Classic Shell hackers: We infected FossHub so ransomware couldn't (and yeah, also for fun)

Peggle Crew speaks out on hard drive nuke stunt

The hacking group credited for compromising FossHub and briefly infecting downloads of Audacity and Classic Shell says the fallout from the website's insecurity could have been far worse had they not got there first.

In a conversation with El Reg, a member of the Peggle Crew group said the security breach – in which the FossHub accounts for both Audacity and Classic Shell were compromised and used to spread a few hundred copies of a new piece of Master Boot Record (MBR) nuking malware – was, in fact, a relatively simple matter.

We're told that in late July, the miscreants easily found an internet-facing service that was not password-protected. This contained all the source code and passwords they needed to obtain deeper access to FossHub's production and mirror systems as well as its caching servers via FTP, the crew said. They were able to grab the accounts database of developers who upload files to FossHub; the passwords were not salted, apparently.

It took one of the gang's x86 assembler programmers "a day or so" to write the MBR nasty, which blows away the boot record sector and potentially trashes the partition table on the main drive, rendering the PC unbootable until it is repaired by software tools. The group considered slipping in a rootkit but gave up on that and went with an old-school MBR killer instead.

Their software nasty was hidden in copies of the Windows installers for Audacity and Classic Shell hosted on FossHub, a portal for free and open-source projects. Running an infected installer put in place the MBR-attacking malware rather than unpacking the legit app. On the next reboot, a message from the crew was displayed on the screen and the MBR scrubbed.

Once Peggle Crew was inside FossHub, it made sure to target the most popular applications hosted on the site to garner the most attention for themselves.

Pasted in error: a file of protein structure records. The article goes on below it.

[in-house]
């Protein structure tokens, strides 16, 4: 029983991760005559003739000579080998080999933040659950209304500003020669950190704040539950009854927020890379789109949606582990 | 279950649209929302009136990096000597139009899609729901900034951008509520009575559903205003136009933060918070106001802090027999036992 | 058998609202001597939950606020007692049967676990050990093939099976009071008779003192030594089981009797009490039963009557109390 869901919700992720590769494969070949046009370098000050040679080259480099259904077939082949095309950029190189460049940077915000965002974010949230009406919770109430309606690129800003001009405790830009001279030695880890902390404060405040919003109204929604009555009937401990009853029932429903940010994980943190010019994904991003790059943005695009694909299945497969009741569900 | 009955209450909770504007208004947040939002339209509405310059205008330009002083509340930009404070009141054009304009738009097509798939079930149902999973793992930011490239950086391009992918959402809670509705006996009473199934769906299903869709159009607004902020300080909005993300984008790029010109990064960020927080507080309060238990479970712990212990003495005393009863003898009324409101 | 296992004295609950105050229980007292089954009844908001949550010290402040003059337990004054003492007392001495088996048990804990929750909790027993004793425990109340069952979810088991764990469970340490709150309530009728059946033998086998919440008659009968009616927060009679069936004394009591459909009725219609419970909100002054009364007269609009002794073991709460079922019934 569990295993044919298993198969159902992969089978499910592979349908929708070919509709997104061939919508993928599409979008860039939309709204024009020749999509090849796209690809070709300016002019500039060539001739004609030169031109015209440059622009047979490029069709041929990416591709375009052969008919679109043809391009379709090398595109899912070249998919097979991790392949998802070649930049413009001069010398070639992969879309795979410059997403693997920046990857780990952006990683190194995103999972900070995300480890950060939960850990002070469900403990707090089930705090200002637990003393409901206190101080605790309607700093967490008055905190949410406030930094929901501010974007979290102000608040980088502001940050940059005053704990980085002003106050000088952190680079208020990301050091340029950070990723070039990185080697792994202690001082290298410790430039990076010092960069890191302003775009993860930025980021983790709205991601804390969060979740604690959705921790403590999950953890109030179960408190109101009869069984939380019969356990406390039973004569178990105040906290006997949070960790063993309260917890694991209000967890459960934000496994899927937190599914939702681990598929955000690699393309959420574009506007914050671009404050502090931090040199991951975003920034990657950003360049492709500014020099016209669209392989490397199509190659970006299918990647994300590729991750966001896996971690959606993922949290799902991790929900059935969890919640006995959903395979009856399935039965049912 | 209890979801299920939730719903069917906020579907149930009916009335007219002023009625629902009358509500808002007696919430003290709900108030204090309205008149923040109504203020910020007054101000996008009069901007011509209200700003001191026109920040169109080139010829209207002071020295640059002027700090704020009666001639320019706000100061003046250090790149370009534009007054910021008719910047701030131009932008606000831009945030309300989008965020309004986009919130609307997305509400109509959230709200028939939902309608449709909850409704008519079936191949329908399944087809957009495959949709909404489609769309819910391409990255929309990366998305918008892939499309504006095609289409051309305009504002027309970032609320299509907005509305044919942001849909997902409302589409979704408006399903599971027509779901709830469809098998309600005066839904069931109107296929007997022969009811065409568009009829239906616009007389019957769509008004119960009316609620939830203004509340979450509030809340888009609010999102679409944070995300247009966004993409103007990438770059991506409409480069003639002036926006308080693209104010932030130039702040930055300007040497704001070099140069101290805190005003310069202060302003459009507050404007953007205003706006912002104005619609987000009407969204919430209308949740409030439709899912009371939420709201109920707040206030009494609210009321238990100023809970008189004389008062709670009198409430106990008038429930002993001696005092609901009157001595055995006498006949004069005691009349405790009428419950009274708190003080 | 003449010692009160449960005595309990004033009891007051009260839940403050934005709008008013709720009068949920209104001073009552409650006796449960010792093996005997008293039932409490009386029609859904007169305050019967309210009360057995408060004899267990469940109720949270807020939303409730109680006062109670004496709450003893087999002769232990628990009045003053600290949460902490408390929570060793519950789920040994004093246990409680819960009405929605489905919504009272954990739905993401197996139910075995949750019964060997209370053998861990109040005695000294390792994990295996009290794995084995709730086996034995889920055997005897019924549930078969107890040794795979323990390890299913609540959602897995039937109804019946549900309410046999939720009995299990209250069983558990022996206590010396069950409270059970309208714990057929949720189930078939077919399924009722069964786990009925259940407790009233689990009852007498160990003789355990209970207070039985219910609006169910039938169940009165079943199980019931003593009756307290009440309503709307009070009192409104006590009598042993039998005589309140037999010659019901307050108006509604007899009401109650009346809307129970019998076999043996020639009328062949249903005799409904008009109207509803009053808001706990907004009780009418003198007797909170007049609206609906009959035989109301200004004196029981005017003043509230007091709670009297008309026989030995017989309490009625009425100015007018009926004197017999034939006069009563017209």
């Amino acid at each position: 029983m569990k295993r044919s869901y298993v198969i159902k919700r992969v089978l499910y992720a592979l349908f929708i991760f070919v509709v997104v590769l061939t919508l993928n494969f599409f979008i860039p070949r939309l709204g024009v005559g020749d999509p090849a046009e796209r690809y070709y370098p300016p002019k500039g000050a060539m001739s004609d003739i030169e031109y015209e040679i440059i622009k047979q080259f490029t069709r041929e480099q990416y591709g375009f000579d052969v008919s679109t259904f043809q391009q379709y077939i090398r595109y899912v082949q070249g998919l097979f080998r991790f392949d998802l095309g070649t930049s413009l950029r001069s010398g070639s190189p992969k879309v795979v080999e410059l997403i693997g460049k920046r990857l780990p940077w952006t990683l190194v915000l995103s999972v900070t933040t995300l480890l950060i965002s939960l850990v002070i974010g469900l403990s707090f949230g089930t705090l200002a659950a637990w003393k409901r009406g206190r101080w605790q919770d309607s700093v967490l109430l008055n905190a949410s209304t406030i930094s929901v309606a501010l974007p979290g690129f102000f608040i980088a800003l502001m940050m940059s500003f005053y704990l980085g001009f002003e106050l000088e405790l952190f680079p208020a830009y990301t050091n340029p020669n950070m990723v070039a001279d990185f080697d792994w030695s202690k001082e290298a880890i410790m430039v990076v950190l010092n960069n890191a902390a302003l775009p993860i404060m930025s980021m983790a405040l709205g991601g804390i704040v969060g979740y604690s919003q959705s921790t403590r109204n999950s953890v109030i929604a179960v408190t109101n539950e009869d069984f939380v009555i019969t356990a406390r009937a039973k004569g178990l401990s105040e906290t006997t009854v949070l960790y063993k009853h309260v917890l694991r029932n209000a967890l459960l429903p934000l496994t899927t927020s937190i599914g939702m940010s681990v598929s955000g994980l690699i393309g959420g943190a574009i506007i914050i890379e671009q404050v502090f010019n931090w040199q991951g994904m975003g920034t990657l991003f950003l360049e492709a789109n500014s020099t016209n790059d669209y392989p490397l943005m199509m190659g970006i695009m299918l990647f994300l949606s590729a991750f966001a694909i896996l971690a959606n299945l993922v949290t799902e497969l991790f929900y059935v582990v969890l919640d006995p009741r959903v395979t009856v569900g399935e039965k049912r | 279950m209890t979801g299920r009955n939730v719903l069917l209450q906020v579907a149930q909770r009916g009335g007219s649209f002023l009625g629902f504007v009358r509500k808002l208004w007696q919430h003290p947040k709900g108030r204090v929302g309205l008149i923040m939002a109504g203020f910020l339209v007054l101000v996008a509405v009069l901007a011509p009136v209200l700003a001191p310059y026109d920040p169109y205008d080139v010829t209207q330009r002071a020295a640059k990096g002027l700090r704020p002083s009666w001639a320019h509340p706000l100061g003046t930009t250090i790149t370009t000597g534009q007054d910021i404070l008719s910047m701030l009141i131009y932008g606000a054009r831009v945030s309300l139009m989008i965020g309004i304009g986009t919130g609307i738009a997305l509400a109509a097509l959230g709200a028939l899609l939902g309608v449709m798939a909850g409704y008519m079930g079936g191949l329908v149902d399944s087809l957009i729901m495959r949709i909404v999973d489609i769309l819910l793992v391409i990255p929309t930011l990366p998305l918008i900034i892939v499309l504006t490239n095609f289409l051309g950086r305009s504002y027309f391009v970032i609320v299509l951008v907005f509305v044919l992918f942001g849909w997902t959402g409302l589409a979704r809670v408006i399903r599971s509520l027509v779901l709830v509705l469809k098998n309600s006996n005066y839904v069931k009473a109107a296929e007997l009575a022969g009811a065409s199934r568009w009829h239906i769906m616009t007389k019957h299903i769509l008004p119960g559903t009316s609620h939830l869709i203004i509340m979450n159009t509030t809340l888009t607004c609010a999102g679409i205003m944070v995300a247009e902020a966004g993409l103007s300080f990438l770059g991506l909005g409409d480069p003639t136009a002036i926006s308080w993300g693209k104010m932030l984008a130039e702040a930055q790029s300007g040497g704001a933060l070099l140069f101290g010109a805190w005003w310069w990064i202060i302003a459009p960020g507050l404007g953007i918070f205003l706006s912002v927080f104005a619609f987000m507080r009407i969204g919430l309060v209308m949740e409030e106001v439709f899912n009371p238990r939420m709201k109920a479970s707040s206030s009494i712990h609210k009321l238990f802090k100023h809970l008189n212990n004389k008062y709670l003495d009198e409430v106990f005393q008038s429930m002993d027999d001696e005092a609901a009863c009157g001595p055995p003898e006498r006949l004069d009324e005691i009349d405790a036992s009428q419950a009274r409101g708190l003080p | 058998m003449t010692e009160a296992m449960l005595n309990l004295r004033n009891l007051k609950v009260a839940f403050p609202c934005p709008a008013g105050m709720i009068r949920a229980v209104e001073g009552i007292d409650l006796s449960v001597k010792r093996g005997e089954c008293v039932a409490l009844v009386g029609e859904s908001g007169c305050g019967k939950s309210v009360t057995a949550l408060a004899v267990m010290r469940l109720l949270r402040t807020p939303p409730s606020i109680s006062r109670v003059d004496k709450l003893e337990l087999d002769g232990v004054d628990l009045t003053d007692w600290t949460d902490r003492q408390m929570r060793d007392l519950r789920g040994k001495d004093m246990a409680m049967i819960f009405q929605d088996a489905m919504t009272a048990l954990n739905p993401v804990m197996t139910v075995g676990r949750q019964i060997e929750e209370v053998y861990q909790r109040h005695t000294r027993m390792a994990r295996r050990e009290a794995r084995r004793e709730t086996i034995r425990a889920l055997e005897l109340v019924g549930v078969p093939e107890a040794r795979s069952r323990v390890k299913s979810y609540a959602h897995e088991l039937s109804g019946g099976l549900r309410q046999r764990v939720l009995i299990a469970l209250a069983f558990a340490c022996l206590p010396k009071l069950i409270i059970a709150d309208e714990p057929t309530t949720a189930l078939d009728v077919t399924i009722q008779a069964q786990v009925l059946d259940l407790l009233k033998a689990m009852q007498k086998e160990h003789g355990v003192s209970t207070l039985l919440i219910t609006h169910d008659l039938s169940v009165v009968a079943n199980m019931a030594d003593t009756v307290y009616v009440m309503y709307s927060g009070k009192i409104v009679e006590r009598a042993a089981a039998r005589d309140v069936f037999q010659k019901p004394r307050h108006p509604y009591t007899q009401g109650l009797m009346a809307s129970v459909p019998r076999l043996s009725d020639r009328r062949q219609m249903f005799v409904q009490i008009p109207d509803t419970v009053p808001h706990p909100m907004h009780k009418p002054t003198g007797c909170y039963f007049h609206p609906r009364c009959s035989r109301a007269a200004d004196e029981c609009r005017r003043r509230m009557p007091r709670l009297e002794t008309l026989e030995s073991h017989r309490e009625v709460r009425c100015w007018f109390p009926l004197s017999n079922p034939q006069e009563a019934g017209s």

"Audacity and Classic Shell are the two most popular programs there, so those were the ones we made executables that mimicked the installers for," the crew said.

"After the initial wave when the administrators fixed the executables and locked the developer accounts in question, we replaced all the executables on their mirrors with a generic version of our MBR overwriter by using stolen FTP credentials."

After that, FossHub administrators were forced to take down the site for several hours to address the issue, and while nobody downloaded the infected Audacity installer, apparently, a few hundred people were infected with Peggle Crew's poisoned version of Classic Shell.

The crew admits that, while the attack was mostly done for fun, there was also a sense that exposing the flaw with a relatively benign infection (broken MBRs can be cleaned up fairly easily) could prevent a more nefarious attack from exploiting the same bug.

"The entry point was so obvious that it was only a matter of time before a ransomware author got to it (a la Transmission), and we didn't want that," Peggle Crew said.

The security breach is not going to be a one-off, either. We're told that prior to hijacking FossHub, Peggle Crew was behind such stunts as hacking the Twitter accounts of Beatles drummer Ringo Starr last February and the NFL in June.

"We've been around a while, so this is not the last you'll see of us," Peggle Crew says. "Unless the very angry dude in our Twitter mentions actually comes and kills us, that is." ®

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